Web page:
Governor boosts projects with transportation plan
Topeka — Two controversial projects that would have a big impact in northeast Kansas got a boost Tuesday with the signing of the new transportation plan by Gov. Mark Parkinson.
The $8.2 billion, 10-year plan includes $35 million to Burlington Northern Santa Fe Railway to help build a new rail and distribution center in Edgerton, located in southern Johnson County.
And it includes $1.7 billion for major highway projects, which could include the proposed South Lawrence Trafficway.
On the rail center, Parkinson said after discussing the project with BNSF officials during the past year, he believed the funding was necessary to get the delayed project moving.
“I became convinced that if we didn’t find some way to provide some additional assistance, the intermodal would not have been built,” he said.
Parkinson said the question became whether the upfront $35 million cost was worth the benefit of the economic development.
“I’m convinced that it is,” he said, adding that he is confident the project would move forward. Developers say the project will produce 8,700 permanent jobs.
The plan allows the state to make a $35 million grant available to BNSF. Under another bill, the $35 million would be paid back through sales taxes on utilities paid by businesses in the center.
Rep. Tony Brown, D-Baldwin City, whose legislative district abuts where the intermodal will be built, said the project will be a big economic boost to the area.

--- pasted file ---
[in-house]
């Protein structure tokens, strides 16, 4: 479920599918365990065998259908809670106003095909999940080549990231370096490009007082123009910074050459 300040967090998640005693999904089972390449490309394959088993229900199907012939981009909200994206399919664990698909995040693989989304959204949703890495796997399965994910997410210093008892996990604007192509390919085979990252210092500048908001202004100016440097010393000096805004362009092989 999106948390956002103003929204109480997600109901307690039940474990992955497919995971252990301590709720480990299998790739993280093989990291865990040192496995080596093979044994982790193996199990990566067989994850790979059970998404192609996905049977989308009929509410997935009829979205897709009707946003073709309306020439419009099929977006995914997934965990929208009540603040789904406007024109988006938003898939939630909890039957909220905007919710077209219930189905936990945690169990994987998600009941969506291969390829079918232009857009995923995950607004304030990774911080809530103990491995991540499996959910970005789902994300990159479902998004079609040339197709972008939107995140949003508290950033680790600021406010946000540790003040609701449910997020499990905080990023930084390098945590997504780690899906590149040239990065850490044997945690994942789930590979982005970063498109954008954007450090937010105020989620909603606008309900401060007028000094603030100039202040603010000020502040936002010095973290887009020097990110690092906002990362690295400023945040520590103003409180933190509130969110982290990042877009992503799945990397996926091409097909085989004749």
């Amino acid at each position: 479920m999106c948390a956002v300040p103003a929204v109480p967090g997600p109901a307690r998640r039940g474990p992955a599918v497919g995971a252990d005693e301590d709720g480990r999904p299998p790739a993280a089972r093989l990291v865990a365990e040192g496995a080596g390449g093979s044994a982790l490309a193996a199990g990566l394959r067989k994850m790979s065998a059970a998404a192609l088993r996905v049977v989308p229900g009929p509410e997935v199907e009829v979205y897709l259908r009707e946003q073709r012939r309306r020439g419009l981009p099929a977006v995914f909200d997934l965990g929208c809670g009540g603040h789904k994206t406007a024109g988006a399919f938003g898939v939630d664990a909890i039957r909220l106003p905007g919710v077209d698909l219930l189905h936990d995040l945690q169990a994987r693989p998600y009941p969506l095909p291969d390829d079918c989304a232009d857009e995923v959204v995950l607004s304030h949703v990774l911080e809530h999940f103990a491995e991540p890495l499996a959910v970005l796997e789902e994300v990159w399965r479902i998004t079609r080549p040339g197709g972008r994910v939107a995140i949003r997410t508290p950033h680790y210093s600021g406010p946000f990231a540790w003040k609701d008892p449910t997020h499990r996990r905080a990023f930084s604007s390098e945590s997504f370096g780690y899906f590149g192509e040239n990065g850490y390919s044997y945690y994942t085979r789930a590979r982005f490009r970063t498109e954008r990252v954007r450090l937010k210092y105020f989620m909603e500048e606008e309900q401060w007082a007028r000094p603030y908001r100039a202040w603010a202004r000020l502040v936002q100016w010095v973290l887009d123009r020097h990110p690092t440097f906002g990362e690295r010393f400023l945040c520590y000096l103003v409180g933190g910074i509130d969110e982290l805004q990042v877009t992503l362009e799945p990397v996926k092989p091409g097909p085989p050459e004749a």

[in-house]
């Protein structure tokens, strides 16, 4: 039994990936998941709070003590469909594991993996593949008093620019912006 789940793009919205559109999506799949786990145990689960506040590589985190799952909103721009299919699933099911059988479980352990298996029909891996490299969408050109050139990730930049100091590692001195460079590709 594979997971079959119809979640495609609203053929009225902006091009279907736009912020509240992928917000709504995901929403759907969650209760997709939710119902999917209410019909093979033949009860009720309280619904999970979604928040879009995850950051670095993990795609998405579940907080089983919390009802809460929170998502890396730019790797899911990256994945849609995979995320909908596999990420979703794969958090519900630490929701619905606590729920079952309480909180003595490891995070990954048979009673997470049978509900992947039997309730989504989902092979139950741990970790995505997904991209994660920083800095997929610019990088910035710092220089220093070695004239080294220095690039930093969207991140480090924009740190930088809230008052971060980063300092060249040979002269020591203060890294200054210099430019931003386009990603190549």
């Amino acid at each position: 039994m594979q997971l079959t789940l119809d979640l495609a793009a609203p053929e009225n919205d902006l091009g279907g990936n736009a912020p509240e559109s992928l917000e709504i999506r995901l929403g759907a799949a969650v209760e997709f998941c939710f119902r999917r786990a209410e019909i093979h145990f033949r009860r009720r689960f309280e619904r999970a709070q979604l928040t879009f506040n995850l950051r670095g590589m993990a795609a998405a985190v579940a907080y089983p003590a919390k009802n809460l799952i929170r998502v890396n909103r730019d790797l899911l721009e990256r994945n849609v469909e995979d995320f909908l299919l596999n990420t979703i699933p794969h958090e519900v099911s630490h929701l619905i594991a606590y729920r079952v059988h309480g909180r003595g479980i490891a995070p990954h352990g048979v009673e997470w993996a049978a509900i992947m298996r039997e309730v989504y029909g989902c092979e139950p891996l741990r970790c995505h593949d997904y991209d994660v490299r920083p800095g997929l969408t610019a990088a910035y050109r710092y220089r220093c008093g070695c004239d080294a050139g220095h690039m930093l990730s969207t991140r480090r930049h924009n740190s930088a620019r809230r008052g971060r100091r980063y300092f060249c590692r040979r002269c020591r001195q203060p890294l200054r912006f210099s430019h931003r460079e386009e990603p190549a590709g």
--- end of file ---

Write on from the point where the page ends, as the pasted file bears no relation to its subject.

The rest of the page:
“We’re anxious to get going on that,” Brown said.
The project has faced stiff opposition from some nearby residents who say it will harm the environment.
The South Lawrence Trafficway doesn’t get direct help under the highway plan, but could receive funding if it survives legal challenges, Kansas Department of Transportation Secretary Deb Miller said.
She said the trafficway “would fall into that category” of projects that could receive funding through the $1.7 billion for expansion.
The estimated $148 million Lawrence project has been mired in controversy for years and is being challenged in federal court by a coalition of organizations and individuals concerned that the planned route through the Baker Wetlands would be environmentally damaging and would harm nearby Haskell Indian Nations University.
Overall, officials say the new transportation plan will create thousands of jobs, preserve Kansas’ highly ranked highway system and promote economic development. Most of the money will be spent on highways and bridge maintenance and repairs.
“This is one of the most important jobs bills that has passed in the history of this state,” Parkinson said.
The legislation authorizes taking on $1.7 billion in new debt. In 2013, the Kansas Department of Transportation will start getting revenue from the sales tax, and registration fees for heavy trucks will increase $100.